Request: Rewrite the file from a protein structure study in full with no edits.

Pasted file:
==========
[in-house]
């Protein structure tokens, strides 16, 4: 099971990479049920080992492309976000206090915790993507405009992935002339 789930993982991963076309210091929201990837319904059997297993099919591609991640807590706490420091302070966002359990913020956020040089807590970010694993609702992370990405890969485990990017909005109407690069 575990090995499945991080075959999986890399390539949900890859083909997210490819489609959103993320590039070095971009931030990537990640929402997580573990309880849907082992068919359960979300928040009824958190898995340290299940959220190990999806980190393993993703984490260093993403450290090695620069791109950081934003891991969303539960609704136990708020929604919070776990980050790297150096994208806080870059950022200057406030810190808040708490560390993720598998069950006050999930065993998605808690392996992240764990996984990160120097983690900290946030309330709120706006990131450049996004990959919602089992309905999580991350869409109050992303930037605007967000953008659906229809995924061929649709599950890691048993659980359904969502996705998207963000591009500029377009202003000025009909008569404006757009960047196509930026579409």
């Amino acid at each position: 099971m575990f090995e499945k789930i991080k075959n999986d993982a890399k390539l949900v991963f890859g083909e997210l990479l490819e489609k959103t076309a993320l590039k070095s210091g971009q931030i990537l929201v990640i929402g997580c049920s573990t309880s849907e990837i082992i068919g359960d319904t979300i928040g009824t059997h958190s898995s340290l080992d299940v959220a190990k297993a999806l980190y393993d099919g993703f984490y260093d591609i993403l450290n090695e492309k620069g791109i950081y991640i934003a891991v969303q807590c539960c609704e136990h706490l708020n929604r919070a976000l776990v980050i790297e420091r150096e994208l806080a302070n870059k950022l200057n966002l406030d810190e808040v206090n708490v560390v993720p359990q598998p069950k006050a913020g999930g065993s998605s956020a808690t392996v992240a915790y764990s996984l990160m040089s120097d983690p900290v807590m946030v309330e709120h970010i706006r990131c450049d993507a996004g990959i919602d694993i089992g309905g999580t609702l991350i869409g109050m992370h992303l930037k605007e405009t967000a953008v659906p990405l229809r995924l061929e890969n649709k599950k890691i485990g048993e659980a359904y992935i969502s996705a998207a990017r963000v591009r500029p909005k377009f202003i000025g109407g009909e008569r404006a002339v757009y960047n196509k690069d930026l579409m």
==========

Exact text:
[in-house]
């Protein structure tokens, strides 16, 4: 099971990479049920080992492309976000206090915790993507405009992935002339 789930993982991963076309210091929201990837319904059997297993099919591609991640807590706490420091302070966002359990913020956020040089807590970010694993609702992370990405890969485990990017909005109407690069 575990090995499945991080075959999986890399390539949900890859083909997210490819489609959103993320590039070095971009931030990537990640929402997580573990309880849907082992068919359960979300928040009824958190898995340290299940959220190990999806980190393993993703984490260093993403450290090695620069791109950081934003891991969303539960609704136990708020929604919070776990980050790297150096994208806080870059950022200057406030810190808040708490560390993720598998069950006050999930065993998605808690392996992240764990996984990160120097983690900290946030309330709120706006990131450049996004990959919602089992309905999580991350869409109050992303930037605007967000953008659906229809995924061929649709599950890691048993659980359904969502996705998207963000591009500029377009202003000025009909008569404006757009960047196509930026579409």
């Amino acid at each position: 099971m575990f090995e499945k789930i991080k075959n999986d993982a890399k390539l949900v991963f890859g083909e997210l990479l490819e489609k959103t076309a993320l590039k070095s210091g971009q931030i990537l929201v990640i929402g997580c049920s573990t309880s849907e990837i082992i068919g359960d319904t979300i928040g009824t059997h958190s898995s340290l080992d299940v959220a190990k297993a999806l980190y393993d099919g993703f984490y260093d591609i993403l450290n090695e492309k620069g791109i950081y991640i934003a891991v969303q807590c539960c609704e136990h706490l708020n929604r919070a976000l776990v980050i790297e420091r150096e994208l806080a302070n870059k950022l200057n966002l406030d810190e808040v206090n708490v560390v993720p359990q598998p069950k006050a913020g999930g065993s998605s956020a808690t392996v992240a915790y764990s996984l990160m040089s120097d983690p900290v807590m946030v309330e709120h970010i706006r990131c450049d993507a996004g990959i919602d694993i089992g309905g999580t609702l991350i869409g109050m992370h992303l930037k605007e405009t967000a953008v659906p990405l229809r995924l061929e890969n649709k599950k890691i485990g048993e659980a359904y992935i969502s996705a998207a990017r963000v591009r500029p909005k377009f202003i000025g109407g009909e008569r404006a002339v757009y960047n196509k690069d930026l579409m």